By Chloe Donohoe
North Carolina Institute of Medicine (NCIOM) staff hosted their first Community Input Session of the Healthy North Carolina 2030 (HNC 2030) project on Wednesday, February 27th. Project Director Brieanne Lyda-McDonald, Associate Director Berkeley Yorkery, and Research Assistants Chloe Donohoe and James Coleman traveled to Greenville, NC to hear from public health professionals and community members about the health indicators that matter to them most. This meeting followed the morning session of Health ENC partners working on the community health assessment process across counties of Eastern North Carolina.
In preparation for these community input sessions, HNC 2030 Work Group members discussed hundreds of potential health indicators related to physical environment, health behaviors, social and economic factors, and clinical care. The initial lists of indicators were drawn from several state-level action plans for health improvement, many of which cross-cut the drivers of health outlined in the County Health Rankings model and make up the focus of the HNC 2030 Work Groups. Work Group members were presented with the health equity framework of the project and principles of indicator selection (e.g., measurable, understandable, prevention-focused) to guide their selection. Within small groups, they pared the lists down to the top 6-12 for community members to review and rank. NCIOM staff also compiled a list of potential “Overall Health Outcomes” that will be discussed by the full Task Force of experts and advocates.
The Greenville meeting attendees reviewed the narrowed lists of health indicators developed by the project’s Work Group members. Meeting attendees were guided through four discussion periods, giving them the opportunity to individually rank the importance of the indicators presented to them and identify any they felt were missing. Group discussion allowed attendees to discuss the lists of indicators in the context of the health issues faced by their communities. Discussions were lively and many groups employed techniques of consensus building to identify their “Top 3” indicators to share with the larger group. This process allowed for attendees from 29 counties to find common ground in their understanding of the health landscape within their communities and across the state. Worksheets completed by each attendee allowed NCIOM staff to gather the individual rankings for analysis.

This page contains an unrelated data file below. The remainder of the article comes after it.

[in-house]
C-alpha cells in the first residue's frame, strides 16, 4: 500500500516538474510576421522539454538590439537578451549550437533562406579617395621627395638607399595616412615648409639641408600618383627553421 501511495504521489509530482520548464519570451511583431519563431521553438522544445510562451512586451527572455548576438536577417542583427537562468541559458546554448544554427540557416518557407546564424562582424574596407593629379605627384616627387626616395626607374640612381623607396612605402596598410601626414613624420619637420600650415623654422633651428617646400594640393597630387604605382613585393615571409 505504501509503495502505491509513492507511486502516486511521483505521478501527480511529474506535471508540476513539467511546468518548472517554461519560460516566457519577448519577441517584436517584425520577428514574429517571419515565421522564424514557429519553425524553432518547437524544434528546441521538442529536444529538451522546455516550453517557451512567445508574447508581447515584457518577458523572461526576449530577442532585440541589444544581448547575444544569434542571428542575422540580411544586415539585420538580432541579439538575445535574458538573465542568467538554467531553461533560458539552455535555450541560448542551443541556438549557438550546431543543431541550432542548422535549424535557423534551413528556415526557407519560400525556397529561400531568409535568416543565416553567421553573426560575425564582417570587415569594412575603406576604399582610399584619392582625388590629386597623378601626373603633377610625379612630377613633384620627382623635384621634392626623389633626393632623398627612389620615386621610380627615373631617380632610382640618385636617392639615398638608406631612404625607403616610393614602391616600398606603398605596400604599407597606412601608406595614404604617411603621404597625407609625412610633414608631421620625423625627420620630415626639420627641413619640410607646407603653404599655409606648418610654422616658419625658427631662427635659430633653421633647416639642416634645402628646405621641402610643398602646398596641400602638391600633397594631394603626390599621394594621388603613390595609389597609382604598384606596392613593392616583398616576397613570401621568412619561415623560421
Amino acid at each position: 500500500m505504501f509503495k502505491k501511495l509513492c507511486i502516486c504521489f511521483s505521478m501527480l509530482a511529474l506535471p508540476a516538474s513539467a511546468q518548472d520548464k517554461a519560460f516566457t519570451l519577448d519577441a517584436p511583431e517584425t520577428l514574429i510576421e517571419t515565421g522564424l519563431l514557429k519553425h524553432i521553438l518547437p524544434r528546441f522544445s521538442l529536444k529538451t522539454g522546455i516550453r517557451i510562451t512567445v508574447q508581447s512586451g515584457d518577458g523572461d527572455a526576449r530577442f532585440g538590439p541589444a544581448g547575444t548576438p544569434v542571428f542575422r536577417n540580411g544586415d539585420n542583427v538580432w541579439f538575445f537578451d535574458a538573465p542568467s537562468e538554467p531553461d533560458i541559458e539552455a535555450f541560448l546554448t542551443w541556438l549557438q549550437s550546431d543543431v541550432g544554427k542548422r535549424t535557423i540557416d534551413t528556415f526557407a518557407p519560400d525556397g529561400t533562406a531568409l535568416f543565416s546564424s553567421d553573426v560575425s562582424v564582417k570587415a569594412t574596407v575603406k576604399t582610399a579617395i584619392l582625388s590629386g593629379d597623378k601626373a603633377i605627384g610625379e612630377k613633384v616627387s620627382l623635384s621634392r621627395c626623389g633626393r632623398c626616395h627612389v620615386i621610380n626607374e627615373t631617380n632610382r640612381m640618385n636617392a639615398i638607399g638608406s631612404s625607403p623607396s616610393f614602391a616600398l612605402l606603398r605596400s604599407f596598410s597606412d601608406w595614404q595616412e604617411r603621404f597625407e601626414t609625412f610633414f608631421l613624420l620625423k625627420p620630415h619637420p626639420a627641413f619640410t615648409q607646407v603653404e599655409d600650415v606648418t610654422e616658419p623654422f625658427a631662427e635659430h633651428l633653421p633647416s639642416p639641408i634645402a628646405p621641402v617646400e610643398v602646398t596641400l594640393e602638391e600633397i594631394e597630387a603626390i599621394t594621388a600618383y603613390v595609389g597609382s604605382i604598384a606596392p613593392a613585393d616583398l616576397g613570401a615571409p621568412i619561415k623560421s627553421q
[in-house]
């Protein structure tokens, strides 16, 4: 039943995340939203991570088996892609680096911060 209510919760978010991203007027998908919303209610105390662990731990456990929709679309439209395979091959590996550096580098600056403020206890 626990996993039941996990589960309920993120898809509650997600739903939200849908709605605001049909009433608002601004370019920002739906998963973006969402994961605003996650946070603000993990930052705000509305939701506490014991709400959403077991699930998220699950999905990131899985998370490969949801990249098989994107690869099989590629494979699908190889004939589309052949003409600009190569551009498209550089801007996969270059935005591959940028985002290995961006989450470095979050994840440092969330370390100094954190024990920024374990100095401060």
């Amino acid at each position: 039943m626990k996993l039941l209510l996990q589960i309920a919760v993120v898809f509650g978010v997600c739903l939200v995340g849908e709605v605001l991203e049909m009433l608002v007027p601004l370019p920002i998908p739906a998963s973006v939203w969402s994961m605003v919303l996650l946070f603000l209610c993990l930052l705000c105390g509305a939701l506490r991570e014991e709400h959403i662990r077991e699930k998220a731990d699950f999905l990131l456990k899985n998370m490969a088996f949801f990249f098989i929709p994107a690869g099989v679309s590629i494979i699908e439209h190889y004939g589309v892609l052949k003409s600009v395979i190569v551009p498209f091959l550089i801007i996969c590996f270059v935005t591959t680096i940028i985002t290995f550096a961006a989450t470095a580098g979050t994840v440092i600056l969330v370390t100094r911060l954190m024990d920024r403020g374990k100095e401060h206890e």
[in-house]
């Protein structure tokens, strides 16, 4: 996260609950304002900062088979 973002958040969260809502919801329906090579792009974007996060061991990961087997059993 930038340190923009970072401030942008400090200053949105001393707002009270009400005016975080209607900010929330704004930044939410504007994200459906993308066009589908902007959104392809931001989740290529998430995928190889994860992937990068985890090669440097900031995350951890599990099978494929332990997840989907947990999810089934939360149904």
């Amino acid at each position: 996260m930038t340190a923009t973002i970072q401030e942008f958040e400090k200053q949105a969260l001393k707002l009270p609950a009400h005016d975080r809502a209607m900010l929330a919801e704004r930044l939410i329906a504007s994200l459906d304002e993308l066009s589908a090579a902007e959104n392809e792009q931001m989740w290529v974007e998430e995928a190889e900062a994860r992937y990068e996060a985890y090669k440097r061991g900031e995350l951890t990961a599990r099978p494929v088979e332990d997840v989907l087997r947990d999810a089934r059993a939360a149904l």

The community input session ended with a brief presentation about the Accountable Care Communities (ACC) model and its importance in the statewide shift from health care in a clinical sense to population health and well-being. The NCIOM spent the last year convening the NCIOM Task Force on Accountable Care Communities and worked with project stakeholders to develop a Guide to Starting an Accountable Care Community with information to help communities interested in developing an ACC model get started. Promotion of ACCs complements the HNC 2030 process well, since this model fosters authentic community engagement and cross-sector partnerships to successfully share the responsibility of addressing the drivers of health while reducing, or holding steady, health spending.
NCIOM staff will be traveling to Henderson and Pembroke communities next week, and five other counties after that. Please see our webpage for more information and to register.